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Non-Fiction

Survival of the Nicest - Stefan Klein

This revelatory tour de force by an acclaimed and internationally bestselling science writer upends our understanding of "survival of the fittest" - and invites us all to think and act more altruistically.

The Birth of Korean Cool - Euny Hong

How did a really unhip country suddenly become cool? How could a nation that once banned miniskirts, long hair on men and rock 'n' roll come to mass produce pop music and a K-pop star that would break the world record for the most YouTube hits? Who would

Poor but Sexy: Culture Clashes in Europe East and West - Agata Pyzik

24 years after the fall of the Berlin Wall, Europe is as divided as ever. The passengers of the low-budget airlines go east for stag parties, and they go West for work; but the East stays East, and West stays West. Caricatures abound - the Polish plumber

The Emperor Far Away: Travels at the Edge of China by David Eimer, book review

A group of children from China's 56 ethnic minorities paraded in the Bird's Nest stadium at the opening ceremony of the 2008 Olympic Games in Beijing. They were all dressed in their respective traditional garbs. The section was supposed to advertise moder

Iza's Ballad by Magda Szabo, trans. George Szirtes, book review: A Hungarian history of silence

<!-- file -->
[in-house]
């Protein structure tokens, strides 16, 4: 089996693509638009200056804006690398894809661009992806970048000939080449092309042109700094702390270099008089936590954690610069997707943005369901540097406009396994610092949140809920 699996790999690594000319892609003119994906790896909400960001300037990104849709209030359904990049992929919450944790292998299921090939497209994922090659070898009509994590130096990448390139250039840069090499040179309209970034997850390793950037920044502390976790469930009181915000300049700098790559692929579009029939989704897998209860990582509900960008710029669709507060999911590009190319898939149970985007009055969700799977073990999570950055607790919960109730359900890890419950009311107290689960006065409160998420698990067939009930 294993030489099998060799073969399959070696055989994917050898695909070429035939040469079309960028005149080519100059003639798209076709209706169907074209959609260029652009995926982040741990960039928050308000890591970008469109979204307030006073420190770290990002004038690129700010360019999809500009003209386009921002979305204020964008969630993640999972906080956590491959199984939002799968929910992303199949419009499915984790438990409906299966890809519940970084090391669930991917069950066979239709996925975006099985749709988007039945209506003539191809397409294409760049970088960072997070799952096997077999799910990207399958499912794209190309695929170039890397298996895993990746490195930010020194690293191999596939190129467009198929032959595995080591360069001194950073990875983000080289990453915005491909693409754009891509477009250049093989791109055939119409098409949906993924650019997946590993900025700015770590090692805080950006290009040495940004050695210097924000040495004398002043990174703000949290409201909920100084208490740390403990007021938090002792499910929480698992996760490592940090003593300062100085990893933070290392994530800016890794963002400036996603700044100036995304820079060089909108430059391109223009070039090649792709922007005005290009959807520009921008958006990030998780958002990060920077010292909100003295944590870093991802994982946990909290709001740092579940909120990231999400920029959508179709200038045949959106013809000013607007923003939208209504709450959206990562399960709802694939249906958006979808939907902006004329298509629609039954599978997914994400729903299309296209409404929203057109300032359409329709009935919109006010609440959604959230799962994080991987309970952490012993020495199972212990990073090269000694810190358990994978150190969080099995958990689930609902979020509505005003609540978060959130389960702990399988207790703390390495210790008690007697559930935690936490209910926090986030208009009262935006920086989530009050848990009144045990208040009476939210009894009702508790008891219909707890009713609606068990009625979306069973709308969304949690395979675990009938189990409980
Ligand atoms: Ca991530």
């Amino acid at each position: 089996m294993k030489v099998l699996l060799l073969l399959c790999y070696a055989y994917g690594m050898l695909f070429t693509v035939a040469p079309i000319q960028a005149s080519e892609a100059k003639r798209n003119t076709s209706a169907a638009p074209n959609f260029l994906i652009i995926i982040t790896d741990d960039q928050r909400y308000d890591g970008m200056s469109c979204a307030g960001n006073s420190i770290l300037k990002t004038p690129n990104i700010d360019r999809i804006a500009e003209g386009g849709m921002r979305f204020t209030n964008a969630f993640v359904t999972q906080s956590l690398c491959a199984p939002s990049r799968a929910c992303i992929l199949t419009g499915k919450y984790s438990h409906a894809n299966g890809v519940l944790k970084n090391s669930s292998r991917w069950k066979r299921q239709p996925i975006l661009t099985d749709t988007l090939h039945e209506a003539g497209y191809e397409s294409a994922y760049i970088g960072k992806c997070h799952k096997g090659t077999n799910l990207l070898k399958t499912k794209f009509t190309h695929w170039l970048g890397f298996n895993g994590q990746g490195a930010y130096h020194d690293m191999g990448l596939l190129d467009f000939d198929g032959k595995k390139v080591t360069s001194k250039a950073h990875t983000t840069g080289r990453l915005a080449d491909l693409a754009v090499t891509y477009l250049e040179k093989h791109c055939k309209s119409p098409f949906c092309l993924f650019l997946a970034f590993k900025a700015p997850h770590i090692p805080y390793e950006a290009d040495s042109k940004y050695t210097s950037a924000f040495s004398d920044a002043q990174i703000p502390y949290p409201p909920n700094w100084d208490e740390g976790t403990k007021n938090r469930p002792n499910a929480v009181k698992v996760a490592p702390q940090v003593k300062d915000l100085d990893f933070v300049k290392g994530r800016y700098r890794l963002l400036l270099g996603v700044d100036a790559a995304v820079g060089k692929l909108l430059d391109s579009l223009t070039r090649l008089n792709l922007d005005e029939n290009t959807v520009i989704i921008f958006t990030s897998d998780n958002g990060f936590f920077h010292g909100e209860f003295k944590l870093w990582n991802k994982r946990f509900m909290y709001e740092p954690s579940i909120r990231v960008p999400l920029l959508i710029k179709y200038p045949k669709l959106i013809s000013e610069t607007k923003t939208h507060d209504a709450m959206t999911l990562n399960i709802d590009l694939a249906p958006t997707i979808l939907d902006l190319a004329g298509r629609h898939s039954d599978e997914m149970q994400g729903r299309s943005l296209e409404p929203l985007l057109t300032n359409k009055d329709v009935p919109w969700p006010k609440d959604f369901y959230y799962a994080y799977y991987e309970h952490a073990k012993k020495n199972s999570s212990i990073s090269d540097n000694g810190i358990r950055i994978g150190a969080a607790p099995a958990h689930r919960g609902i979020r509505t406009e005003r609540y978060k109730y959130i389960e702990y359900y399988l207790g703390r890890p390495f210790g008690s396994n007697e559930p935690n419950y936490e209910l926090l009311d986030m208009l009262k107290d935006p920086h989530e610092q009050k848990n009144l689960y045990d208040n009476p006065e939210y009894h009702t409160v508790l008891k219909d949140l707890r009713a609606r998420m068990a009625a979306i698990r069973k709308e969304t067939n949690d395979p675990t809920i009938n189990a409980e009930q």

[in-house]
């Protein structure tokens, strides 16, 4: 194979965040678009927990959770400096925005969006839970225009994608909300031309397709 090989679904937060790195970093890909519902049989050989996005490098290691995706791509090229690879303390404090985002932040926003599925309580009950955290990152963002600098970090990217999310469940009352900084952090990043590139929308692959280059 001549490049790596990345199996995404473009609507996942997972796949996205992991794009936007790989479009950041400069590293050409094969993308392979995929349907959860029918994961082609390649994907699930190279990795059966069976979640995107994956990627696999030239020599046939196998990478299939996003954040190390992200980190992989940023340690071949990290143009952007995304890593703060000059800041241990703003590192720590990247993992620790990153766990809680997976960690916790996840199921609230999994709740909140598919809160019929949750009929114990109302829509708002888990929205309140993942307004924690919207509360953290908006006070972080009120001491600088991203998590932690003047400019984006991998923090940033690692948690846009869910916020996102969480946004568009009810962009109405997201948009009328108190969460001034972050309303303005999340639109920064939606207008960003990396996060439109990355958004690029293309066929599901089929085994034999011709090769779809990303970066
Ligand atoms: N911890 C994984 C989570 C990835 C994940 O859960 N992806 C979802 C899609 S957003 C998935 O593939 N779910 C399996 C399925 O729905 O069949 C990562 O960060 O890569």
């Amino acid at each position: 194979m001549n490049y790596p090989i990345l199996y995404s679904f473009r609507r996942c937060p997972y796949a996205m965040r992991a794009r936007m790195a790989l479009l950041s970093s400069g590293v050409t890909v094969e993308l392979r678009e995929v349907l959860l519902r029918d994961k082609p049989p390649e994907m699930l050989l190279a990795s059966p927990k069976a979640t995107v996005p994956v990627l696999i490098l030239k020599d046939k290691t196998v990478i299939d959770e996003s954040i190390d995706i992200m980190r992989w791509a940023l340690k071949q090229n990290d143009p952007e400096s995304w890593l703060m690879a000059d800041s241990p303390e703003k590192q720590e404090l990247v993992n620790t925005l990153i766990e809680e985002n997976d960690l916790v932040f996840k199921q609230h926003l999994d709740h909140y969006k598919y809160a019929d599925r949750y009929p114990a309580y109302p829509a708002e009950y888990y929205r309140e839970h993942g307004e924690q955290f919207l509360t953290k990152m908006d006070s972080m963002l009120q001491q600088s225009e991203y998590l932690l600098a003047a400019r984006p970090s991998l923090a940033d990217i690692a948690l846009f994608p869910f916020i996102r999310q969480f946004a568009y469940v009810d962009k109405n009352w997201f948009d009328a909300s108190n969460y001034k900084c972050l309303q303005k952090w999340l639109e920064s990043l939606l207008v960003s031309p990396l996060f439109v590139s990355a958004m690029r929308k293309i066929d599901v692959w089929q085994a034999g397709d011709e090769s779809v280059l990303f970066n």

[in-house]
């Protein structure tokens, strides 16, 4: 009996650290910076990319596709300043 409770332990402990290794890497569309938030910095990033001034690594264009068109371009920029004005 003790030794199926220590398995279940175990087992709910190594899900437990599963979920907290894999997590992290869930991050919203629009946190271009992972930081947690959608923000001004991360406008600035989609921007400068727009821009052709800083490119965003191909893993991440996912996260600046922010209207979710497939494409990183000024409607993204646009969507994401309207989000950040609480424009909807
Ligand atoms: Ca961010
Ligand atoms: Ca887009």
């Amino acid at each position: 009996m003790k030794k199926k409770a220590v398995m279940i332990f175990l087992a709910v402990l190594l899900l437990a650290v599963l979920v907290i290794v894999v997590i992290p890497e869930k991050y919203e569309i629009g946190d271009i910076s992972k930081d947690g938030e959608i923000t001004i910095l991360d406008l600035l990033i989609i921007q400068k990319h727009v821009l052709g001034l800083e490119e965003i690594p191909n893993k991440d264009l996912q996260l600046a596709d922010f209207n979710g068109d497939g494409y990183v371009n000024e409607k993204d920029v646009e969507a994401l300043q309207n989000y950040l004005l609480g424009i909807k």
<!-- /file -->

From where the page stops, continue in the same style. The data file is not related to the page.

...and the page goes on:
Madga Szabó was one of Hungary's pre-eminent novelists, suppressed during the Stalinist years, but hugely popular once the stranglehold of Socialist Realism had been relaxed in the late 1950s. Szabó is best known in translation for her 1987 novel The Do

Iron Gustav: A Berlin Family Chronicle by Hans Fallada, trans. Philip Owens, with Nicholas Jacobs & Gardis Cramer von Laue, book review

Gustav Hackendahl, a gruff, domineering emperor among Berlin's old-school cabmen, loses his stable of 32 horse-drawn carriages during the First World War. Still, he believes above all in "decent work". Eva, the favourite among his five insurgent children

Misquoting Muhammad: The Challenge and Choices of Interpreting the Prophet's Legacy by Jonathan A C Brown, book review

There aren't many books on Islam where the Prophet Muhammad and Martin Scorsese appear together. But Jonathan Brown's book is about recounting history, multiple interpretations and making sense of legacies; religious traditions and Hollywood films have th

Siberia: A History of the People by Janet M Hartley, book review: A guided tour of the frozen wastes

A grim waste of ice and snow dotted with unspeakable penal colonies. That's all we know about Siberia. The first surprise in Janet M Hartley's fact-packed survey of 400 years of Russia's Wild East is that Siberia is a rich country.

Hanns And Rudolf – The German Jew And The Hunt For the Kommandant Of Auschwitz

Crime and retribution are at the heart of this deeply human testament to the triumph of justice in the face of evil.

The Moth: This is a True Story - Catherine Burns

Before television and radio, before penny paperbacks and mass literacy, people would gather on porches, on the steps outside their homes, and tell stories. The storytellers knew their craft and bewitched listeners would sit and listen long into the night